Dion Hinchcliffe presented a keynote titled Transforming Software Architecture with Web as Platform today at QCon London 2009 conference, focusing on how advances in the web space affect software companies and their products.
Hinchcliffe started by saying that “no small system can stand sustained contact with a much larger system without being fundamentally changed”, and argued that the since the web is now much bigger than enterprise systems,it has a significant impact on enterprise architectures.
Quoting Dare Obasanjo, Hinchcliffe said that “my web site is bigger than your enterprise”. The biggest IT centres are not in the enterprise, they are web sites. Web is today a software platform bigger than any operating system, with half a billion hosts and “has all your customers, all your competitors and all the ideas and innovation”. However, Hinchcliffe thinks that there are “only a few proven strategies for long-term competitive advantage” and the community has only now figured out how to use it.
As the requirements for modern software architecture, Hinchcliffe pointed out:
- highly distributed and federated
- have a social architecture
- built from cutting edge platfoms and parts
- have to scale globally
- set with expectations that are very high for functionality and low for the cost to develop/own new apps
- created with productivity-oriented development tools
Enterprise dependencies are now used live with federated online systems, not by linking to libraries. Hinchcliffe gave an example of clickatell.com, a world leader in mobile messaging which is used as an online service through a HTTP API, not integrated traditionally. Because of that, a big new challenge for software companies is that they need to become very good at operations as well as developing software.
The value in software systems has, according to Hinchcliffe, moved up the stack. It’s no longer about the processes but about the data. Facebook, Youtube and Google are examples of leading online systems which are based around data, not processes. To get there, software architecture has to be designed for participation. All top online leaders have the architecture designed for participation. Twitter launched with an API straight away, and the majority of its uses comes from the API. Youtube is the biggest video repository in the world but they haven’t built up the library themselves, they got there through an architecture of participation. Companies like Harley Davidson and IKEA get customers to create the data, organise communities and provide support. The architecture is there to enable that. The World Bank has a developer network.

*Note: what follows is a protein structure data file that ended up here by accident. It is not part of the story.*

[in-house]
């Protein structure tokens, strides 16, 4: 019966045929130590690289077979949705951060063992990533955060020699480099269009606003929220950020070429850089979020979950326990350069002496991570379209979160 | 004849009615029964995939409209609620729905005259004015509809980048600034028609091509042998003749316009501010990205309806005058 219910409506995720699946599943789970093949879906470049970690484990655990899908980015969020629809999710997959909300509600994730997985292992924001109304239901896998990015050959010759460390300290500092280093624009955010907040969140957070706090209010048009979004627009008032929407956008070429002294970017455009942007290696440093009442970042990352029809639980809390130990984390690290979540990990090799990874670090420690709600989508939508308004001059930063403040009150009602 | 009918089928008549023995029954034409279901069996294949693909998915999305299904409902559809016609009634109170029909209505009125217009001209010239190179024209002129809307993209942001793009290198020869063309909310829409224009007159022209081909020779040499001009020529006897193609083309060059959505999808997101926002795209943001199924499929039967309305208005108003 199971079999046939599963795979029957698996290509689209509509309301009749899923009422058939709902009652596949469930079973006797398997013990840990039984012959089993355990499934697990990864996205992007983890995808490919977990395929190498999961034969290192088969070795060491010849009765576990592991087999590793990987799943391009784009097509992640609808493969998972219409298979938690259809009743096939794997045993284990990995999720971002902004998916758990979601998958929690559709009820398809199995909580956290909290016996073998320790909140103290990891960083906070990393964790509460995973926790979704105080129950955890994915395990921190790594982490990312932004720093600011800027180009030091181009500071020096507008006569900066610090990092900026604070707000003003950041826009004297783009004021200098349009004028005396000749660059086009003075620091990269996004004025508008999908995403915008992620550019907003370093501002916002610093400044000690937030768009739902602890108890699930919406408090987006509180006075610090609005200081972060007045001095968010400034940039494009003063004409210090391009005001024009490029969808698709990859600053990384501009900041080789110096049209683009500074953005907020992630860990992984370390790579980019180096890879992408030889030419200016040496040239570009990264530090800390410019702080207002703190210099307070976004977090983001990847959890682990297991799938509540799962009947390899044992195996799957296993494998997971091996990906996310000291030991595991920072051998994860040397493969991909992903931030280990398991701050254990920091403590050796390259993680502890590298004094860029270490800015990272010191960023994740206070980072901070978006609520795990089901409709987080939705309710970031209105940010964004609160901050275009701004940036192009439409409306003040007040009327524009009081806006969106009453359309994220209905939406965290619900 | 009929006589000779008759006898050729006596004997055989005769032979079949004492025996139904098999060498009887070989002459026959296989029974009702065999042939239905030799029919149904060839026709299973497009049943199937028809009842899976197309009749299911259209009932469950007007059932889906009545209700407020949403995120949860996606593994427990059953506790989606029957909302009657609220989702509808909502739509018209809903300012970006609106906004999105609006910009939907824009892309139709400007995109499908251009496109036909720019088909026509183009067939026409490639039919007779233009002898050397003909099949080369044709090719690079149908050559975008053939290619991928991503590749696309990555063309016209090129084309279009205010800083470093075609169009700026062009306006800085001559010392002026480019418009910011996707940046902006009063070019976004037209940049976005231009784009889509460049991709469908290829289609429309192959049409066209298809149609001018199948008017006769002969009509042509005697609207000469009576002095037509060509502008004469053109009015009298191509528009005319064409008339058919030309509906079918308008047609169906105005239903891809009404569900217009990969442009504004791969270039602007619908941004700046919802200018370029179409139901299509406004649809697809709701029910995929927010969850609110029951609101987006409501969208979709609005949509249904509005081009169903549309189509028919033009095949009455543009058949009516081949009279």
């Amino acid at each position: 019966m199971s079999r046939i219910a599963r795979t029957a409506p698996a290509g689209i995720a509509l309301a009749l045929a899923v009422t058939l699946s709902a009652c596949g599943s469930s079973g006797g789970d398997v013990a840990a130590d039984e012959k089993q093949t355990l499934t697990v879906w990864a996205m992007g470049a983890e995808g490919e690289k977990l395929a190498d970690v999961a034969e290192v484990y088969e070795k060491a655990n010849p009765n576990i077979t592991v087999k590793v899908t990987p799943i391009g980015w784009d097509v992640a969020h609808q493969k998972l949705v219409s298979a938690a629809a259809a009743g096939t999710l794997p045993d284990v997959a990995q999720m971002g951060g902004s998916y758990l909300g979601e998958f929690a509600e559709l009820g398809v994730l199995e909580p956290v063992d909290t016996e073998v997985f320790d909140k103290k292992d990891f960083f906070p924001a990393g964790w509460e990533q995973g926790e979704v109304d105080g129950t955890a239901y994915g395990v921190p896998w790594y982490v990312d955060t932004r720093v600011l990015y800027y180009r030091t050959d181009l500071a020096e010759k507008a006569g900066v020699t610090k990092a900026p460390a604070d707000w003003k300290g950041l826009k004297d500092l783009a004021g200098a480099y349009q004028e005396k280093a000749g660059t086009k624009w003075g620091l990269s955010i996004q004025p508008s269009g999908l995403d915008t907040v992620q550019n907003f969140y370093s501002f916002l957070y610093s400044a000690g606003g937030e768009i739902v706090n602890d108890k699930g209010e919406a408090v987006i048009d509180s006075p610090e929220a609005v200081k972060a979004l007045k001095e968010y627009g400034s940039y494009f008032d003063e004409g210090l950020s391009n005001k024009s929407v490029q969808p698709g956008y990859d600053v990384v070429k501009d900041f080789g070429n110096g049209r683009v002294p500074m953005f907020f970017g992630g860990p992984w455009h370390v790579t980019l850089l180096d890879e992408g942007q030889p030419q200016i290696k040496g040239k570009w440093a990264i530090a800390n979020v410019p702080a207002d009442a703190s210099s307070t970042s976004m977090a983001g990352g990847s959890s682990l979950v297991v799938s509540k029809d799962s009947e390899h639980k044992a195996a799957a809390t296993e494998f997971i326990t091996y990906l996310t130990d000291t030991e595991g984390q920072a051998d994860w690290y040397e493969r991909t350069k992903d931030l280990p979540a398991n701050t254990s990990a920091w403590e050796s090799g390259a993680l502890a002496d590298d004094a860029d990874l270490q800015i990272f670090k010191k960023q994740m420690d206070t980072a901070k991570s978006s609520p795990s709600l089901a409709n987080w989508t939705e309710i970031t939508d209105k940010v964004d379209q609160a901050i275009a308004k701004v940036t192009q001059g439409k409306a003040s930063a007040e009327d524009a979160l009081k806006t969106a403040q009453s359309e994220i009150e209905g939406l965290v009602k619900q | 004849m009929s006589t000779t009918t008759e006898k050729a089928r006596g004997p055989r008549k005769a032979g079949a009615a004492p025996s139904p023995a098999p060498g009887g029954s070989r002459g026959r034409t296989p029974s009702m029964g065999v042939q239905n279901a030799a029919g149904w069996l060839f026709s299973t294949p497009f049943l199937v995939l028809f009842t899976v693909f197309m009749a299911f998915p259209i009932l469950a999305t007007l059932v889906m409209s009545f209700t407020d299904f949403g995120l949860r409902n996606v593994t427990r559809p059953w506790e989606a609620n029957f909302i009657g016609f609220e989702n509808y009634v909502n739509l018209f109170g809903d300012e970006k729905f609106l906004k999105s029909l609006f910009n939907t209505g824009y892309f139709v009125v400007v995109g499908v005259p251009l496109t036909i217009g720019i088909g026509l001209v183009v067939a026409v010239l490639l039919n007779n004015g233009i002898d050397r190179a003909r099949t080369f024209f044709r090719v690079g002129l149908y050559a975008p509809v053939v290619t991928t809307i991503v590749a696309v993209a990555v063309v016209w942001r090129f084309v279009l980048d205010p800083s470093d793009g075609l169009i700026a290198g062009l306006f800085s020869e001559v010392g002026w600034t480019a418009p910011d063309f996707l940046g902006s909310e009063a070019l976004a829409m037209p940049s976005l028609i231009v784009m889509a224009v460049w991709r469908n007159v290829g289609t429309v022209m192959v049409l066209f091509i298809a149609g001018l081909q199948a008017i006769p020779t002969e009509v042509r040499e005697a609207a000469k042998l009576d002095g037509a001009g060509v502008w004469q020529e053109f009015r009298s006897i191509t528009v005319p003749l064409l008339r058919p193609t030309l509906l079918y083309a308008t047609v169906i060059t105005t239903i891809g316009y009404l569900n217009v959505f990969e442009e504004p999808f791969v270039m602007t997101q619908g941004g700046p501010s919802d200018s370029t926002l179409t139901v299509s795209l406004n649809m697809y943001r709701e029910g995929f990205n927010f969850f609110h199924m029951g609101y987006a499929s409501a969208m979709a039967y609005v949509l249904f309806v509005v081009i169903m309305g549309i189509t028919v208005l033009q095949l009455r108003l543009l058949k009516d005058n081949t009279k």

Another interesting thing is that the expectations of high productivity make software companies make some strange choices, at least from the classic enterprise perspective. Facebook is built in PHP. Twitter is build with Rails. Most enterprise architects would not choose those platforms to build systems as big as Facebook or Twitter. However, these systems are still market leaders. There is an increasing move to assembly and integration over development of the new code. Architectures have to be designed to support rapid change. Flickr adds changes to production sometimes every thirty minutes. Hinchcliffe said that Flickr is continuously in beta. [Fair enough, but none of those systems actually takes money from people and works with financial accounts. I'm not so convinced that we could keep a transaction processing system in “constant beta”].
As key advances that are changing the landscape and will change the landscape in the future, Hinchcliffe pointed out:
- cloud computing
- non-relational databases
- new productivity oriented development platforms
As the key factors for success, he pointed out
- peer production and crowdsourcing
- owning your classes of data on the network
- using new distribution models to leverage the web as your platform
- social systems
- opening supply chains and 3rd party sourcing (programmableweb.com)
I will be covering QCon London 2009 in detail on this blog. Click here for other news and reviews from the conference